Further down the line are other global national security interests including, very importantly, support for our allies and partners around the world, as well as protecting American citizens around the world, including our own troops, wherever they may be present.
Thus, we also place a good bit of emphasis on regional missile defense, closely cooperating with a number of key partners in this area, and I’ll talk about them a little bit later.
But in a world of declining budgets, it’s likely we’ll come to rely more on those partners to resource their own missile defense systems.
And I wanted to get that out, because it is important context for where we will and will not do missile defense, and how we will prioritize our investments where we will do missile defense.
Now, let me spend a little bit more time talking more about each of these two interest-based priorities, defense of the homeland and regional defense.
Regarding the homeland, we have to take the Iranian and North Korean threats seriously, even though neither nation has a mature ICBM capability, and both nations know, full well, they would face an overwhelming U.S. response to any attack.
While we would obviously prefer to take a threat missile out while it’s still on the ground, what we would call left-of-launch, we won’t always have the luxury of doing so.
And because it’s our policy to stay ahead of the threat, we don’t want there to be any doubt about our commitment to having a solid right-of-launch capability.
So it boils down to how many missiles we can knock down versus how many the threat can launch.
And that is much more than just a function of how many interceptors we have in the ground.
It’s also a function of how the whole system works.
We in the military often say “quantity has a quality all of its own.”
Well, in the missile defense world, quality has a quantity all its own, and the leverage can be enormous.
If, for example, because of system improvements, we only have to shoot half the number of interceptors per incoming warhead that we see, then we can handle twice the number of inbound warheads.
That’s why we’re taking a lot of time and effort to improve the capability and reliability of our entire system.
The Missile Defense Agency, led by Jim Syring, has done a terrific job of this. It’s not easy to hit-to-kill at the kinds of closure speeds that we’re talking about. But we’ve done it.
And it’s hard to make advancements in such a program when it’s so expensive to test the things you change in response to the things you might find wrong.
I give MDA great credit for understanding that and understanding when you find a problem, you don’t stop at the first thing you see, you wring out the entire system.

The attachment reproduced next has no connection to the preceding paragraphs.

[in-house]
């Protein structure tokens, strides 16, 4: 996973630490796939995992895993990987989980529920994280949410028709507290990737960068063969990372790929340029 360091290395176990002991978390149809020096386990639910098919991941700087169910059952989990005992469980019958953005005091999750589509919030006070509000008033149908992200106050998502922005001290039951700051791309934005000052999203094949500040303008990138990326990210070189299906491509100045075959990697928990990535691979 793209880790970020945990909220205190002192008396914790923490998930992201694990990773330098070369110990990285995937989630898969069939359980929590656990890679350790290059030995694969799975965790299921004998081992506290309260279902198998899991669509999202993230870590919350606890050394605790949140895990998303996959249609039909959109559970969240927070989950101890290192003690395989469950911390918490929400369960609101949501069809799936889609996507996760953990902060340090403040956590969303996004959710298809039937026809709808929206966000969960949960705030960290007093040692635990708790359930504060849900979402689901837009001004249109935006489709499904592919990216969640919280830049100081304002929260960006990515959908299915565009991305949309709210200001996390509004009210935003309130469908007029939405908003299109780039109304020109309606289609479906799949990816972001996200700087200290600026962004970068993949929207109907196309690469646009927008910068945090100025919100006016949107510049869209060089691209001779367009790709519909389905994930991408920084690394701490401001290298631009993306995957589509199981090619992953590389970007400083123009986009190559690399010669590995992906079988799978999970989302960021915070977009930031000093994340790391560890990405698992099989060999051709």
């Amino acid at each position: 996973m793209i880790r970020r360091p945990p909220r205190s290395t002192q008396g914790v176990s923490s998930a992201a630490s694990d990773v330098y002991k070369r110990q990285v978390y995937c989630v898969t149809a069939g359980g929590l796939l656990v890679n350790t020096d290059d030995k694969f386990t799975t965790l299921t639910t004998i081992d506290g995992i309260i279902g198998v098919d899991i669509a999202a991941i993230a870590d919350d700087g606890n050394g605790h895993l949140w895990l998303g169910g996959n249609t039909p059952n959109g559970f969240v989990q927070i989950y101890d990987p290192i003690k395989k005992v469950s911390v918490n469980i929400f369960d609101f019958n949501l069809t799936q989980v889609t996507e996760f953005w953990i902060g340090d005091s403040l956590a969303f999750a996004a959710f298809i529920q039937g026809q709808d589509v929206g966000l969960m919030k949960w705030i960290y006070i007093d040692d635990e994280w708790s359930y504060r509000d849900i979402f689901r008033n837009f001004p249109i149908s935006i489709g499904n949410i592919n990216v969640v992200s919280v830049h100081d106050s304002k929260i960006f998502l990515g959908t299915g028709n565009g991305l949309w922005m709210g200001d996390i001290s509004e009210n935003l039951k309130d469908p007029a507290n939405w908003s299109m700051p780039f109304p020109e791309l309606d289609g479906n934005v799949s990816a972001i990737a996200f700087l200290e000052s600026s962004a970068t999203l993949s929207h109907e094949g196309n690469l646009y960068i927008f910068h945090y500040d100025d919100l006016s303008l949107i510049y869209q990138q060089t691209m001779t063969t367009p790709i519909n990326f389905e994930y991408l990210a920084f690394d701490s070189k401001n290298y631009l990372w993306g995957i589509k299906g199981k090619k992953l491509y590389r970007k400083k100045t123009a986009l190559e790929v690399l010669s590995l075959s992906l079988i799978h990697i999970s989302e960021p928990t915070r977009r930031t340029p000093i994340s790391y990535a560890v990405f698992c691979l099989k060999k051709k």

You don’t stop at the first possible fix to what you find wrong, and MDA has done exactly that. They’ve taken their time, and they’ve done it right. Sometimes people like me get frustrated because we want to go faster, but MDA has done a fantastic job of taking a very deliberate and thorough engineering approach to these kinds of problems and they’ve done terrifically.
In January 2013, they launched an improved CE II interceptor, not against an actual target, but simply to put it through its paces to ensure that they had solved the problem that we saw with a previous shot.
And it performed magnificently.
And then they sent it up against a real target about a year ago, and again it performed magnificently. I was in the room watching it, and you can imagine what it felt like to see that thing have an extremely successful intercept.
It was a very good shot in the arm for that program.
And based on the success of that shot, we were able to resume production of eight planned GBIs in the new and proven configuration.
That success also kept us on track to increase the GBI inventory by 14, increasing the total from 30 to 44; with 40 in Alaska and four in Vandenberg.
And we currently have 8 CE-IIs emplaced, of which 4 have the improved design, and we have a lot of confidence in those missiles.
We’re going to keep right on improving those missiles as well and testing those improvements because we fly before we buy.
The next flight of the GMD system will take place later this year.
It’s going to be another non-intercept test of a CE-II GBI, because we want to keep costs under control. We’re going to demonstrate the performance of alternate divert thruster in a flight environment and we’re going to test end-to-end discrimination of a complex target scene through the GMD fire control loop.
At the end of calendar year 2016 we plan to conduct the first intercept test for the CE-II Block 1 GBI, the real deal, which incorporates obsolescence changes and a new booster avionics package.
That’s going to be our first intercept of a true ICBM range target.
Should that intercept be successful, the plan is to deliver 10 CE-II Block 1 GBIs over the next year to achieve our goal of 44 GBIs by the end of 2017.
We’re also making great progress with all three vendors on the redesigned kill vehicle, which we expect to flight test in 2018.
But improving the whole system, again, is not just about our interceptors.
We have to take a holistic view and invest our limited resources as wisely as we possibly can.